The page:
For discovery violations, Google ordered to pay almost $1M in attorney fees and costs

August 23, 2022

August 23, 2022

For discovery violations, Google ordered to pay almost $1M in attorney fees and costs

Google Chrome’s customer support page says that when internet users browse in Incognito mode, neither the information they enter in forms nor their browsing history, cookies and site data are saved on their device. While Incognito mode may prevent other users on the same device from seeing this information, it did not keep Google from illegally collecting private user information, according to Brown, et al., v. Google, LLC, a federal court suit filed in California in June 2020.

The complaint alleges that a class of likely millions of users who browsed the internet in Incognito since June 1, 2016, is owed at least $5,000 of damages per user for violations of federal wiretapping and California privacy laws.

During discovery, the plaintiffs accused Google of concealment of key employees and data and eventually spoliation of that data. U.S. Magistrate Judge Susan van Keulen ultimately agreed, indicating that while Google probably had not acted in bad faith, the conduct was so egregious as to merit monetary sanctions in the form of attorneys’ fees and costs incurred by plaintiffs’ counsel in bringing the sanctions motion.  

Because some discovery orders were filed under seal, it is unclear whether Van Keulen imposed non-monetary sanctions to bar Google from asserting particular arguments in the litigation, but a statement that Google’s attorney Andrew Schapiro made to Blomberg Law suggests no additional sanctions.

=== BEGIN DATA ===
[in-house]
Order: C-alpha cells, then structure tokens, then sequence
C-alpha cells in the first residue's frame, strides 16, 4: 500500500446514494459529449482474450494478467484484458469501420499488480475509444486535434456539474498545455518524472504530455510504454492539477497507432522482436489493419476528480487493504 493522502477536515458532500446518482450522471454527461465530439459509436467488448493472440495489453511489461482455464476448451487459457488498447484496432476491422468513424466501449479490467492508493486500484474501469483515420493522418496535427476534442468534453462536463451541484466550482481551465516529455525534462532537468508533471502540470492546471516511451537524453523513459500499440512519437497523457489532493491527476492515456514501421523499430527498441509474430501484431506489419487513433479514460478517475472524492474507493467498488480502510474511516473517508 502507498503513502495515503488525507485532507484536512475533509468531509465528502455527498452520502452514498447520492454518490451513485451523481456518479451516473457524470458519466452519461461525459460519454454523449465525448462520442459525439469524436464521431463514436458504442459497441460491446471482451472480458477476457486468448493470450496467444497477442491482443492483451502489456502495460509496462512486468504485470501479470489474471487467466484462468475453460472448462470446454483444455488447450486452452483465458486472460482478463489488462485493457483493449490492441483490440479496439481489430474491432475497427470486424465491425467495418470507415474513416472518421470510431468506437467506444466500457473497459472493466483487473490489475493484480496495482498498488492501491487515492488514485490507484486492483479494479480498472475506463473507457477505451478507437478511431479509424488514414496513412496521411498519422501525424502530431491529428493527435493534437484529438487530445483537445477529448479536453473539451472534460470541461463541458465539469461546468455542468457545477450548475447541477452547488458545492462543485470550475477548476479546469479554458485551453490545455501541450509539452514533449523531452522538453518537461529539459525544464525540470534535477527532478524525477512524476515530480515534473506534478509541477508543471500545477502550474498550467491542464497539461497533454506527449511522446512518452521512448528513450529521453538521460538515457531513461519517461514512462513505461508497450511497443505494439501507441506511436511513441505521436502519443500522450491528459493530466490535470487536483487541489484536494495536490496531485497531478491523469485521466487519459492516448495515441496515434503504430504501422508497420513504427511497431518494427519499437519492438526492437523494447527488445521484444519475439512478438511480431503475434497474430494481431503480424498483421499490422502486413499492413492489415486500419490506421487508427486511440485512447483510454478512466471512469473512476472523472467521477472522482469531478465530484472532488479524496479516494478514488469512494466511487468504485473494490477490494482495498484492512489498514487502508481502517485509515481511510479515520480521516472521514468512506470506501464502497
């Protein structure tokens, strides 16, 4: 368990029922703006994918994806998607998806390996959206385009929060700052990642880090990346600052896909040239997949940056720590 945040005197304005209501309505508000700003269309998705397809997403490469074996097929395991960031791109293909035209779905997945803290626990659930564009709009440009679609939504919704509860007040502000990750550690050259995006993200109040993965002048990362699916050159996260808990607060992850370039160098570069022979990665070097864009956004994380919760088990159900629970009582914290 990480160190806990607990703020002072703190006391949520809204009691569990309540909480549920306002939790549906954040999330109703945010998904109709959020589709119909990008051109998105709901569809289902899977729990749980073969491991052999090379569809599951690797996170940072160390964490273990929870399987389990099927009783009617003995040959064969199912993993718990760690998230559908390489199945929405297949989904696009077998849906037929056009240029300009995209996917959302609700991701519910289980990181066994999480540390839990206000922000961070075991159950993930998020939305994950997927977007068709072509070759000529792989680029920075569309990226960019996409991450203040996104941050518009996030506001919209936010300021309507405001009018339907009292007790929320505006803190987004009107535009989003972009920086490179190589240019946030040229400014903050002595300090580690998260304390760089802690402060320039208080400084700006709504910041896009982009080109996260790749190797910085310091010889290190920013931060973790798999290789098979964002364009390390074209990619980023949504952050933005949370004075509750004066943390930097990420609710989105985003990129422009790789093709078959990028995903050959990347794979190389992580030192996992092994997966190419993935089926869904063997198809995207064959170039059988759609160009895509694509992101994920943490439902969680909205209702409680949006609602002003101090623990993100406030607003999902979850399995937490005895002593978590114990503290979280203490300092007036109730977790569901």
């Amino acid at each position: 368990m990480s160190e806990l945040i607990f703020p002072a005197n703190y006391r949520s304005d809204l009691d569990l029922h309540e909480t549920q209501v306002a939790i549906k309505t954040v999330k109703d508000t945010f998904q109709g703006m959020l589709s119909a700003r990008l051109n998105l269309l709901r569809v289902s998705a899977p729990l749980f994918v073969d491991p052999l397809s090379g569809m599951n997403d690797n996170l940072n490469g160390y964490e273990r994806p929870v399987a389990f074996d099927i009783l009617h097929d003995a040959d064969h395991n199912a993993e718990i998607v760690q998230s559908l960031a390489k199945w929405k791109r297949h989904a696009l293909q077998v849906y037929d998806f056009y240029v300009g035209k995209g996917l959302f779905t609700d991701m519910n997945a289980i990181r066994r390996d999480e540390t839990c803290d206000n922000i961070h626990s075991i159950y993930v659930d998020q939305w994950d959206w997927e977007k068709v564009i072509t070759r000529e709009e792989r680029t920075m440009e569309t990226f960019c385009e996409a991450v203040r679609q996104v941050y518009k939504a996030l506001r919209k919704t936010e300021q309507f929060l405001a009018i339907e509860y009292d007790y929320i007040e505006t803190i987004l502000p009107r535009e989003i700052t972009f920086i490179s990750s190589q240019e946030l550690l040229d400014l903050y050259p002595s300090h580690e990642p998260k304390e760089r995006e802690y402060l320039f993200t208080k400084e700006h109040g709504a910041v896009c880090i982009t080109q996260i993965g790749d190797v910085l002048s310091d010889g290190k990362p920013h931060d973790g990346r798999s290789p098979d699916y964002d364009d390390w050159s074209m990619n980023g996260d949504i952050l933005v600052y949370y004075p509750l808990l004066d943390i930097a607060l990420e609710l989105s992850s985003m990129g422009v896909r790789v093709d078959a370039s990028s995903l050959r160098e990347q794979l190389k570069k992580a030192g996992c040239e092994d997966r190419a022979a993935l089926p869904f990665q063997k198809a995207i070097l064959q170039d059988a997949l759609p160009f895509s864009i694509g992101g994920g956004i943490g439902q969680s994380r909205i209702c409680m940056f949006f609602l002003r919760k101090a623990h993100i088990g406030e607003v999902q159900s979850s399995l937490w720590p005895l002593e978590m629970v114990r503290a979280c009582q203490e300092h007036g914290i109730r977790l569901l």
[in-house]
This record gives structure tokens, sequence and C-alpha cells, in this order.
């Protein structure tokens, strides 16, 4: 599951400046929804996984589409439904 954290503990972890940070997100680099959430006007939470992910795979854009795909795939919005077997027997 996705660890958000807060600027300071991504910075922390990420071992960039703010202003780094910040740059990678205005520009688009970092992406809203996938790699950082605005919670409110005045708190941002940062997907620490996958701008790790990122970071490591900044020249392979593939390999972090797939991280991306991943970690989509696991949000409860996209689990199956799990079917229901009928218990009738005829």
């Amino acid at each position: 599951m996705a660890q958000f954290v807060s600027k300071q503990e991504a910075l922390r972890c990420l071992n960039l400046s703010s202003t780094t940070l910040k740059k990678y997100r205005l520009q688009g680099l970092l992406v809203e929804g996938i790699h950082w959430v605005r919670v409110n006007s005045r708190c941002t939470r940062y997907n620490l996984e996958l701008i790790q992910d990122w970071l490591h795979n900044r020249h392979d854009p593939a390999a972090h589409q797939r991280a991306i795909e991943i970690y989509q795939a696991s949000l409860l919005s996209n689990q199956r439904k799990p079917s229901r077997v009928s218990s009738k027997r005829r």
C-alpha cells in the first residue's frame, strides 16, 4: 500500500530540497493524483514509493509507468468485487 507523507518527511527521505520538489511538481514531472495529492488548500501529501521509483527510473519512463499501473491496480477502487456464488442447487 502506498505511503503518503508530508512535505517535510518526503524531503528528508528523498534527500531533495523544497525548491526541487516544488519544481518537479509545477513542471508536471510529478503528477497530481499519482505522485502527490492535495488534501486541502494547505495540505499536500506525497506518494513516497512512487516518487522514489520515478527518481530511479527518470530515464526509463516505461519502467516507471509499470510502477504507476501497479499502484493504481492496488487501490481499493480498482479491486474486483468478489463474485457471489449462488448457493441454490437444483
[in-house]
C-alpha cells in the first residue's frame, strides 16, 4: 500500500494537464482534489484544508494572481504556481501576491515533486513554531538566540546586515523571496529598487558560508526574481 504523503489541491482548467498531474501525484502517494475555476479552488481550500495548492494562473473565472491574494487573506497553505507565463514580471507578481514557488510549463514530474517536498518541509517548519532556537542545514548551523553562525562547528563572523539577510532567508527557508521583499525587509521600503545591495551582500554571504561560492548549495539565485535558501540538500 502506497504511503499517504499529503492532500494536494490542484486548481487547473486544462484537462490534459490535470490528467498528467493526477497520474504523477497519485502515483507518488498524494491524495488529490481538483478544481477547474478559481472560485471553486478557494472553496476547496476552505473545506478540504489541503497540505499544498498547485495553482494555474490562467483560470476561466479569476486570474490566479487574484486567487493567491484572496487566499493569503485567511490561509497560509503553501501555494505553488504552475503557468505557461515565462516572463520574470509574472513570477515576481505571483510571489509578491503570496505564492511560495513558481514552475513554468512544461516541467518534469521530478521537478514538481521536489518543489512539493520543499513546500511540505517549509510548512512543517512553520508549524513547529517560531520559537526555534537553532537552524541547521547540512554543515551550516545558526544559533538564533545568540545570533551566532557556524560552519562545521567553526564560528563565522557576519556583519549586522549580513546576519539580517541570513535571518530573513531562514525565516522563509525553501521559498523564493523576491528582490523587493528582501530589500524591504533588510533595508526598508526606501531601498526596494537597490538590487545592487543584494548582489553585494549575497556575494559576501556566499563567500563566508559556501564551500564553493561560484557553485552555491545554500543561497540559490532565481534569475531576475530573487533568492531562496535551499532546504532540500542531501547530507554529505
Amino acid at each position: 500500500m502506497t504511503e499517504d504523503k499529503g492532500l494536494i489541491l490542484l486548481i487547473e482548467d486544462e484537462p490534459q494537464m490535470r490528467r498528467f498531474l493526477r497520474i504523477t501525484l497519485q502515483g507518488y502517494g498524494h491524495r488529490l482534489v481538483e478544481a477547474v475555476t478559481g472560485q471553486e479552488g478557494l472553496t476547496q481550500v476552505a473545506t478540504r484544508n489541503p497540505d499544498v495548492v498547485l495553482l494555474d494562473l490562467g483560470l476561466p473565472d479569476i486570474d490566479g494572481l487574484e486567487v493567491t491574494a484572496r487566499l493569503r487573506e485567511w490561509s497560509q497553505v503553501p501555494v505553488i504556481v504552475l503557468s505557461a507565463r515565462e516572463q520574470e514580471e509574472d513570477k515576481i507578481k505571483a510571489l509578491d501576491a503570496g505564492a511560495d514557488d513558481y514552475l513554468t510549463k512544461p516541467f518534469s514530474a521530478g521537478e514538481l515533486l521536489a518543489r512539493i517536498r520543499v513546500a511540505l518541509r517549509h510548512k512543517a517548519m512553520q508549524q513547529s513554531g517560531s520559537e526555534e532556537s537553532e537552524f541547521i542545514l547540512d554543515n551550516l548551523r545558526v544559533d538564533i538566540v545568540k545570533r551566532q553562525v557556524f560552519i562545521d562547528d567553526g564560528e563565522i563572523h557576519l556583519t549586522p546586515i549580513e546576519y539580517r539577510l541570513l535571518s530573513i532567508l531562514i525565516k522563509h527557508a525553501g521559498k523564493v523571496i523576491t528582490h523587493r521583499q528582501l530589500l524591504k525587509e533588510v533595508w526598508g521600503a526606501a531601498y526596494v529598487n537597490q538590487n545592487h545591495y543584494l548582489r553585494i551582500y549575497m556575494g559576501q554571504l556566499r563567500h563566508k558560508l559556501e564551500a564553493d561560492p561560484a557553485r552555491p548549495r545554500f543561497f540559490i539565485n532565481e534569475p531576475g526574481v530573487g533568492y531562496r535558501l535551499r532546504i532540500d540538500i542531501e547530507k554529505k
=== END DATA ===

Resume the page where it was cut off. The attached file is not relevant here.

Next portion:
Van Keulen deducted about $100,000 from the amount the plaintiffs requested, shaving off about $22,000 billed by attorneys that spent 10 hours or less on the case; about $20,000 for time spent on computer research; and about $53,000 for review of the document production, as counsel would have had to review the production even absent any misconduct by Google.

The magistrate judge did approve reimbursement for time billed by the chairman of the plaintiffs’ firm at an hourly rate of $1,950, despite questions raised by Google’s attorneys as to whether the chairman’s work on the sanctions motion was necessary. In a statement, the chairman told Bloomberg Law that the sanctions were commensurate with Google’s serious misconduct in failing to comply with its discovery obligations, misleading the plaintiffs and the court, occluding the identities of key personnel, and concealing, then destroying, key documents.

The amount of the monetary sanction may be striking, but it’s also illustrative of the significant time and money investment that plaintiffs’ representatives make in their cases. Demands on that investment can grow exponentially when lawyers must work to uncover and prove defendants’ discovery misconduct.  

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